‘I hope all sections of society vote for development. Much work has been done by the Modi government for the poor, the farmers and such issues are above caste.’
Ghazipur: The Ghazipur seat in eastern Uttar Pradesh goes for election on 19 May, the last phase of the Lok Sabha elections. The sitting MP of the seat is Manoj Sinha, Minister of State for Railways and Minister of State (Independent Charge) for Communications. The Mahagathbandhan (MGB) candidate against him is Afzal Ansari of the Bahujan Samaj Party. A “strongman”, Ansari had won the Ghazipur seat against Sinha in 2004 as a candidate of the Samajwadi Party. The caste equations are seemingly skewed against Sinha this time, with Yadavs, Muslims and Dalits, purported to be the MGB vote-bank, comprising around 50% of the voting population of Ghazipur. But Sinha says he is confident of winning. He talked to this newspaper at his residence in Ghazipur. Excerpts:
Q: I am hearing that Ghazipur is a tight contest. What is your opinion on that?
A: I don’t think there is a tough contest; people are going to vote for politics of performance and development.
Q: How important is the caste factor here?
A: It’s a misconception. I don’t think that it will materialise in the ground.
Q: What gives you that confidence?
A: It is because I am working in the field and I am going amongst the people. I am aware of their feelings. What I feel is, every section of society is voting for me and they want that politics of fear and politics of caste must be defeated here.
Q: When you say politics of fear, are you specifically talking about your opponent?
A: Of course.
Q: But you already had one electoral encounter with him and it didn’t go in your favour. How are circumstances different this time?
A: From then to now there has been a lot of change. He contested in 2004 and won the election. At that time there was a government that was fully supporting him. All the criminals of UP and Eastern UP were here. They murdered some of our workers. Police and ministers, some of them, were openly supporting them. That was the main reason. From 2004 to 2019 much has changed, a lot of water has flown down the Ganges. In the last five years, under the leadership of Narendra Modi, we have done a lot of things in such a small place. Now this place is connected to every big city in India. Two four-lane roads are being constructed, a six-lane Purvanchal Expressway is being constructed, a medical college is under construction, a new rail line, from Tarighat-Ghazipu to Mau is under construction. People have seen what development is under this government.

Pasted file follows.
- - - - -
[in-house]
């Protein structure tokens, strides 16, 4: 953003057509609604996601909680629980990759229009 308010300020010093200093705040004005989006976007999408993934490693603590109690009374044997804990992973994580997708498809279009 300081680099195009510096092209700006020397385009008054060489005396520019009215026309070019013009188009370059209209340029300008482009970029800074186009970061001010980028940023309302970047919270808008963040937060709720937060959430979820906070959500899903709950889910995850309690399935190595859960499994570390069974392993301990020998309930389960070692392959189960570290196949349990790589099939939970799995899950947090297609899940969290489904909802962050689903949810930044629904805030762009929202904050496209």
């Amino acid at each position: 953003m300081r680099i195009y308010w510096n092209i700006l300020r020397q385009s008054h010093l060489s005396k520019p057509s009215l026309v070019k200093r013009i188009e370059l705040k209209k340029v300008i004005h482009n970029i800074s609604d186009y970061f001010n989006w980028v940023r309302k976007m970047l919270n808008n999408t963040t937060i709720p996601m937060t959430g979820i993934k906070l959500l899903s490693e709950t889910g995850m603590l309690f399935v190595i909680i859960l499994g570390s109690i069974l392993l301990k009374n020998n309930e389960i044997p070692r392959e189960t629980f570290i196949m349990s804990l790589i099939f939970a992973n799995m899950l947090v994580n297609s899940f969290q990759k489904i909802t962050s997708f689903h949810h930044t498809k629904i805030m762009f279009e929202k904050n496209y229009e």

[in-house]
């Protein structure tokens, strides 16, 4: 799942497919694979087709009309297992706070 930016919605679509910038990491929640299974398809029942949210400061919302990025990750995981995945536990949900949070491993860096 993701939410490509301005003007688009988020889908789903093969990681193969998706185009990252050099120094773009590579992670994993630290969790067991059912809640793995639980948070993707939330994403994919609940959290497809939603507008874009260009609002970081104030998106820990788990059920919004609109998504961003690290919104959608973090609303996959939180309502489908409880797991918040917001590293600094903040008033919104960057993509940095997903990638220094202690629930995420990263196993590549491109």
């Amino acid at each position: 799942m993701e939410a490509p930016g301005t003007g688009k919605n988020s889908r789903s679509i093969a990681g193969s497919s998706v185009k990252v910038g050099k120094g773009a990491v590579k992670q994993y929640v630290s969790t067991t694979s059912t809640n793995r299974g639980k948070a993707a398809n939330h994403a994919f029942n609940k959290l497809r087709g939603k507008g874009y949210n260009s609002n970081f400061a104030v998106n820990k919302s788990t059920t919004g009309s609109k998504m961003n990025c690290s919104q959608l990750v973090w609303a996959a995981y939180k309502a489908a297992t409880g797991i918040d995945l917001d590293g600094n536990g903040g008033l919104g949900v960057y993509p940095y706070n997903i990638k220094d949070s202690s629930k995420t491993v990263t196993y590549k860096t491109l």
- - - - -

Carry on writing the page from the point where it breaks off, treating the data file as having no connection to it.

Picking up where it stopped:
Q: There are areas where SP-BSP have a stronghold. What is your assessment of those areas?
A: Of course, SP has a stronghold in Ghazipur—in the last Assembly elections we won three (Assembly) seats in my Parliamentary constituency and two were won by Samajwadi Party, but BSP was nowhere. Politics does not run on arithmetic, politics is about chemistry and the chemistry is in favour of BJP. I hope all sections of society are going to vote for development. Much work has been done by the Modi government for the poor, the farmers and such issues are above caste.
Q: How important is the issue of nationalism?
A: Nationalism is a very important issue. People are feeling proud that under Modi’s leadership the nation is secure. He is a leader who can counter terrorism, he can keep the country safe—particularly after Pulwama, what happened in Balakot is inspiring the youth to rise above the issues of caste and creed.
Q: When you are campaigning, are you going to areas that are a stronghold of Mr Ansari?
A: There is no hold of Mr Ansari. There are areas that are strongholds of the Samajwadi Party. But I am going everywhere.
Q: Will the BSP-SP alliance work at the ground level?
A: No, I don’t think the alliance is going to work.
Q: What gives you that confidence? Is it because of the SP-BSP alliance’s inherent problems?
A: I don’t think people are going to vote on caste lines this time. I have am amongst the people since last one month. I have done at least 360 big and small meetings and I can say that the response is tremendous. I have never seen such a response for me or for BJP.
Q: What would you rate as your biggest achievement for this constituency?
A: See, I planned in a phase-wise manner. Firstly, I tried to create good infrastructure. Connectivity was the main focus. And now this small city, this small district is connected with every big city of India. Good highways are there. Major district roads are mostly in good condition. Ghazipur is a part of the first waterway from Haldia to Varanasi. There is an airstrip and under Udaan Yojana, Government of India has sanctioned for it to become an airport and Spicejet is going to start its operations within three-four months. There’ll be flights from Ghazipur to Delhi and Kolkata. Apart from this a medical college has been sanctioned. A sports complex of international standard has been constructed in Ghazipur. Then there is the new rail line, Tarighat-Ghazipur-Mau. It has been the demand of our people since 1962, with one of Ghazipur’s former MPs, Vishwanath Singh Gahmari raising this issue of underdevelopment of Eastern UP when Pandit Jawaharlal Nehru was Prime Minister. Since then people have been aspiring for this rail line. This will create an alternate route for Kolkata and Delhi…
We have established a perishable cargo centre at Ghazipur Ghat and chillies and green peas are being exported from this region to Dubai. I have constructed 100 model primary schools in this constituency. You can compare them with any good school in the country. In government high schools and colleges I have started smart classes, e-education. Where girls are taking education, 75 such schools and colleges have been provided with sanitary pad vending machines. All of this has created a lot of enthusiasm, among the people and the youth.